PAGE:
Mumbai: In a step towards full autonomy for banks, the Reserve Bank (RBI) on Tuesday said it might deregulate interest rates on savings bank deposits below Rs2 lakh and invited comments from stakeholders on the proposal.
The interest rate on savings bank deposits has remained unchanged at 3.5% per annum since March 1, 2003, RBI said in its mid-term review of credit policy today.
Keeping in view the progressive deregulation of interest rates, it is proposed to prepare a discussion paper, which will delineate the pros and cons of deregulating savings bank deposits interest rates, it said.
The discussion paper will be placed on the RBI’s website by end-December 2010 for feedback from the general public, it said.
Presently, the savings rate is fixed at 3.5% and is calculated on a daily basis from 1 April. However, banks can fix the rate on deposits over Rs2 lakh even today.
It is to be noted that RBI does not regulate the fixed deposit rates of banks. The RBI also noted that there is moderation in growth in bank deposits, particularly long-term deposits.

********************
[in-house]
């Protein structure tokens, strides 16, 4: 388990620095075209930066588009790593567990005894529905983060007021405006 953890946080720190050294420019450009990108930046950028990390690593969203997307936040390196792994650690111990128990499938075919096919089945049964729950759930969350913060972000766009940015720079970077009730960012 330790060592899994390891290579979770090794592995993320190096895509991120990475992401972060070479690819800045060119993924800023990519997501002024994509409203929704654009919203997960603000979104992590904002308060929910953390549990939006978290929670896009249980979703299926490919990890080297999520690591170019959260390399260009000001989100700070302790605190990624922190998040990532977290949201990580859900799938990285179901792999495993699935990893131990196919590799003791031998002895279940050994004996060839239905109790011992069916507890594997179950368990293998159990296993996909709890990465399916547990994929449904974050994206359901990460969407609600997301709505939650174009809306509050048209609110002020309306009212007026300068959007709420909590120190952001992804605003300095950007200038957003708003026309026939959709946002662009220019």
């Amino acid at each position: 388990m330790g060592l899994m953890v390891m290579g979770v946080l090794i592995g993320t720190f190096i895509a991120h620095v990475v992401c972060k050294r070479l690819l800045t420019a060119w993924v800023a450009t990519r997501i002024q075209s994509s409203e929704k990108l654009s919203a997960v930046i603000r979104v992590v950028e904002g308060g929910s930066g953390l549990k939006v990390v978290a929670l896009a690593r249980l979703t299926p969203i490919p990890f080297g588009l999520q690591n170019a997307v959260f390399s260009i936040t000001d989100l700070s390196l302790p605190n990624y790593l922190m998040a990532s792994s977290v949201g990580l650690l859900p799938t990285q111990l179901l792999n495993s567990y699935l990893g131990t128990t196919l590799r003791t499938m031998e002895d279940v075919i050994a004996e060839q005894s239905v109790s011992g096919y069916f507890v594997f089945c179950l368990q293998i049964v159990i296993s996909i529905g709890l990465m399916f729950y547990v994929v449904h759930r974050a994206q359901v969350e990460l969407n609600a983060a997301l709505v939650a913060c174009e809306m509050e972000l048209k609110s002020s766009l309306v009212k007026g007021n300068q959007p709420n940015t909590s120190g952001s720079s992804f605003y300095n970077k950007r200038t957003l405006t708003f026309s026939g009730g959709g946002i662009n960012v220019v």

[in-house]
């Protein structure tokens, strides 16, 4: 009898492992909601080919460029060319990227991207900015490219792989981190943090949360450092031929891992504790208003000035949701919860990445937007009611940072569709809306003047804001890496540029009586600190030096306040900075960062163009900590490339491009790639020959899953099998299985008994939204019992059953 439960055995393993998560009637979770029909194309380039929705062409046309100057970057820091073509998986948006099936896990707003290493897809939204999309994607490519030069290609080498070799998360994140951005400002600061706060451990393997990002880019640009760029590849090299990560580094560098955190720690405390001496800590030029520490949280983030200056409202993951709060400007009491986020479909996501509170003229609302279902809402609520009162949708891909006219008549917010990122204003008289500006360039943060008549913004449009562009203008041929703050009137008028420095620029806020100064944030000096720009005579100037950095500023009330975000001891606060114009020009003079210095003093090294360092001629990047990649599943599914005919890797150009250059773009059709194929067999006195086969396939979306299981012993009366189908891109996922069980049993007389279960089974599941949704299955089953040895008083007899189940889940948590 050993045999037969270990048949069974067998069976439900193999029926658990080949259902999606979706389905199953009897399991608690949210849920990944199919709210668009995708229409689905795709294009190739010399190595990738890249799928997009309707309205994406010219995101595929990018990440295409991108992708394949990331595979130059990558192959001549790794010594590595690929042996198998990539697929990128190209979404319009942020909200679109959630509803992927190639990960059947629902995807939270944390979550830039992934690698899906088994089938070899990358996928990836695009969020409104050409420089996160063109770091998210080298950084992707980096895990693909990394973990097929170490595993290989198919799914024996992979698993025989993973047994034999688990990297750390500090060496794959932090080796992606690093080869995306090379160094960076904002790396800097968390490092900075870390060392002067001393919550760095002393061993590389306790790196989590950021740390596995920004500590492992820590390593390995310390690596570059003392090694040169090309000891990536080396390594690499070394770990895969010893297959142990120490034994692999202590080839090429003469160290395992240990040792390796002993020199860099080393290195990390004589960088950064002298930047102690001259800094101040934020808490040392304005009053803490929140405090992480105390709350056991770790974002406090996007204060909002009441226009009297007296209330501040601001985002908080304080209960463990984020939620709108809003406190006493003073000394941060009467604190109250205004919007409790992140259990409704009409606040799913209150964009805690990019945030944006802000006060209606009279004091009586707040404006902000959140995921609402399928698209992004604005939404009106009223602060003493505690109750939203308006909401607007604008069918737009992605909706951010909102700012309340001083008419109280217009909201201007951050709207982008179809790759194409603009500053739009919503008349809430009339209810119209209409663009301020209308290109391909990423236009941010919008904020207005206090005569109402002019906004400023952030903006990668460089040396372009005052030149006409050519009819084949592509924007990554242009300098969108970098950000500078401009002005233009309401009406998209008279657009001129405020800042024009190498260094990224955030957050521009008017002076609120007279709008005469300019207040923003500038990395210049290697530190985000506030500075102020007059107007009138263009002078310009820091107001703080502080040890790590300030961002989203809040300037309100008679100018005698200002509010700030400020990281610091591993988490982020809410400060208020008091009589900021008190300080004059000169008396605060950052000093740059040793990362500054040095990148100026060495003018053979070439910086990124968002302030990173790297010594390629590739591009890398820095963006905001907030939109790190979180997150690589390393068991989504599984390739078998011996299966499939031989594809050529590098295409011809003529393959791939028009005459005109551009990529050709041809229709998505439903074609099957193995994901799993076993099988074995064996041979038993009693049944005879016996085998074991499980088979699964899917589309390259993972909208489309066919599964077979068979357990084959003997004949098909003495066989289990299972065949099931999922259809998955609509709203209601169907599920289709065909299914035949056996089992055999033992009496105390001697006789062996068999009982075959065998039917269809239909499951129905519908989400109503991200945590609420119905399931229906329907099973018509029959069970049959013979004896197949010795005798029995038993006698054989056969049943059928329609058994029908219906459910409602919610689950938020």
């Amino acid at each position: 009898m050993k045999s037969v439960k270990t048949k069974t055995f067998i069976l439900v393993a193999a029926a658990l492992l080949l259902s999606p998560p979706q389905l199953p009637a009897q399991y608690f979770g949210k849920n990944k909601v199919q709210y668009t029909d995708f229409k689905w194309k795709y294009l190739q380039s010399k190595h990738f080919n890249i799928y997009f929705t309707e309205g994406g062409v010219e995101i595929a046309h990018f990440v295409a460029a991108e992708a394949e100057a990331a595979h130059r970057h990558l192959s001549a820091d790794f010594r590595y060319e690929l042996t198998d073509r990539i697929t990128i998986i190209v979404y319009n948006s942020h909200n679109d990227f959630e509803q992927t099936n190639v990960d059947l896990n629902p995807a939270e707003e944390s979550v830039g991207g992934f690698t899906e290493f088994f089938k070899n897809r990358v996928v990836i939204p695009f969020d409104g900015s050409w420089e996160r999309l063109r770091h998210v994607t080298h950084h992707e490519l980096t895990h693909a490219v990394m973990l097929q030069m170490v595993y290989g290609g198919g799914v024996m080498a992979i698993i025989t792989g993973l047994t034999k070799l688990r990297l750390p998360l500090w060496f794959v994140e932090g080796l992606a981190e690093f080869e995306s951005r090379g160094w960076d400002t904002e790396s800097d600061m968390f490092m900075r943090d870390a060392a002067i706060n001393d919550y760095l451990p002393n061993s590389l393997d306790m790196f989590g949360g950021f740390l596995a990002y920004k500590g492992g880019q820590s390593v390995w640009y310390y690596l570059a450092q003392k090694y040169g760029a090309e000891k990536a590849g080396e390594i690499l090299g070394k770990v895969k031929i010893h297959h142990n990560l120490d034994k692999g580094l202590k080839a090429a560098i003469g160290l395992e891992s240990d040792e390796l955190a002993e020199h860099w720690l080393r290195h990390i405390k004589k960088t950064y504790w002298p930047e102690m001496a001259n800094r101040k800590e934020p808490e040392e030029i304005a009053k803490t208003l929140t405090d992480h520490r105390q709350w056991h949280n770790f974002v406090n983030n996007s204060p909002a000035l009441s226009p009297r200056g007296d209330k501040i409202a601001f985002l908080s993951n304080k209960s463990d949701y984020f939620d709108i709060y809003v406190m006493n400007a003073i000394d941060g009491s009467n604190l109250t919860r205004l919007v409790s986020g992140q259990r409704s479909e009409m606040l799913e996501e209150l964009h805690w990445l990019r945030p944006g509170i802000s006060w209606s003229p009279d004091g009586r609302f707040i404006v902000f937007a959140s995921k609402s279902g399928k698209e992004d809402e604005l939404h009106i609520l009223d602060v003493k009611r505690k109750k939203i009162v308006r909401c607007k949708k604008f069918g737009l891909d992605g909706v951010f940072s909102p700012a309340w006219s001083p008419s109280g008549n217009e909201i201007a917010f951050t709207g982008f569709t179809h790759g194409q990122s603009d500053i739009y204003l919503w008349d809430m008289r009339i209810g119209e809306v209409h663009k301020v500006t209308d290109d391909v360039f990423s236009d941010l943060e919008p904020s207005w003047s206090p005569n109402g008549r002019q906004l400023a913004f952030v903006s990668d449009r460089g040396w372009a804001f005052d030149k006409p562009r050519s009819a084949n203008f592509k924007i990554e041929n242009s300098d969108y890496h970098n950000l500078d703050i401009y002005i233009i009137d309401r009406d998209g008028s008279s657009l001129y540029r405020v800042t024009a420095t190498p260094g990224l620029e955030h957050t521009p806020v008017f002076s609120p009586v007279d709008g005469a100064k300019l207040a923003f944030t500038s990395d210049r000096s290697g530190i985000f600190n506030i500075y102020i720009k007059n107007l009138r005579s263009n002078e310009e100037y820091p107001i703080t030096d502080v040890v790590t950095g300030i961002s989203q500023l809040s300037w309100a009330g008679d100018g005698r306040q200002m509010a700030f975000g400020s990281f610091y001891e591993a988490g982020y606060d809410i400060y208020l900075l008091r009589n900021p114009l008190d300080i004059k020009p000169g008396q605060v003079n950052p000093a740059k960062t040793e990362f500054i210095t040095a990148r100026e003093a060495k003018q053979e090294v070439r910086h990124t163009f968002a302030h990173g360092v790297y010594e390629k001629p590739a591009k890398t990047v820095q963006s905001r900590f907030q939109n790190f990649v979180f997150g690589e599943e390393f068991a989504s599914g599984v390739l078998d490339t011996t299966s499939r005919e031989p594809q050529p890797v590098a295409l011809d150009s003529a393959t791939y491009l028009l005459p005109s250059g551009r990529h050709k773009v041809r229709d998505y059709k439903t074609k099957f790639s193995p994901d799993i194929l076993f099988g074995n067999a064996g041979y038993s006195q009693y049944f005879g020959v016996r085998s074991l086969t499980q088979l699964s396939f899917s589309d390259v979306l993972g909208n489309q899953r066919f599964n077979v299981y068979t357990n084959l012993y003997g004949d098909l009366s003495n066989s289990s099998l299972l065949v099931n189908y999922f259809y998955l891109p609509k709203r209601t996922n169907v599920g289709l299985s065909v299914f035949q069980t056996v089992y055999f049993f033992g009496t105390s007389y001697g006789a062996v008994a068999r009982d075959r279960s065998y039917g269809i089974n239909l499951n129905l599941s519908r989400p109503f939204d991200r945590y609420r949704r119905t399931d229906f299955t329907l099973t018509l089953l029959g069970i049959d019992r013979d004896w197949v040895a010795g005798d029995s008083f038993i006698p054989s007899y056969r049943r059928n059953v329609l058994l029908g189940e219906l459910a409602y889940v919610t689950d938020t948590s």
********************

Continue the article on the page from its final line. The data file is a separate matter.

“A contributory factor to this trend has been negative real interest rates on deposits, which have induced depositors to both hold currency and invest in non-financial assets, including gold and real estate, whose prices have shown significant increases over the course of the current year,” it said.
Earlier, Reserve Bank governor D. Subbarao had said “deregulation of interest rates (including savings rates) is an important way forward for reforms. The base rate system that would come in to affect from 1 July is also an important reform method.”
The concerns expressed by banks on the issue should be debated, he had said. From July this year, Indian banks switched to a new base rate mechanism as per the RBI direction, replacing the Benchmark Prime Lending Rate (BPLR).
According to a banker, the deregulation of savings bank deposit could push rate, as banks with low CASA (Current Account and Savings Account) would try to attract depositors by offering higher rates.
This could result in flight of CASA from higher to lower ratio banks, he said on condition of anonymity.
Mobilising CASA is a cheaper way of raising resources compared to fixed deposits and bulk deposits. The higher the CASA, the lower the cost of funds for the bank.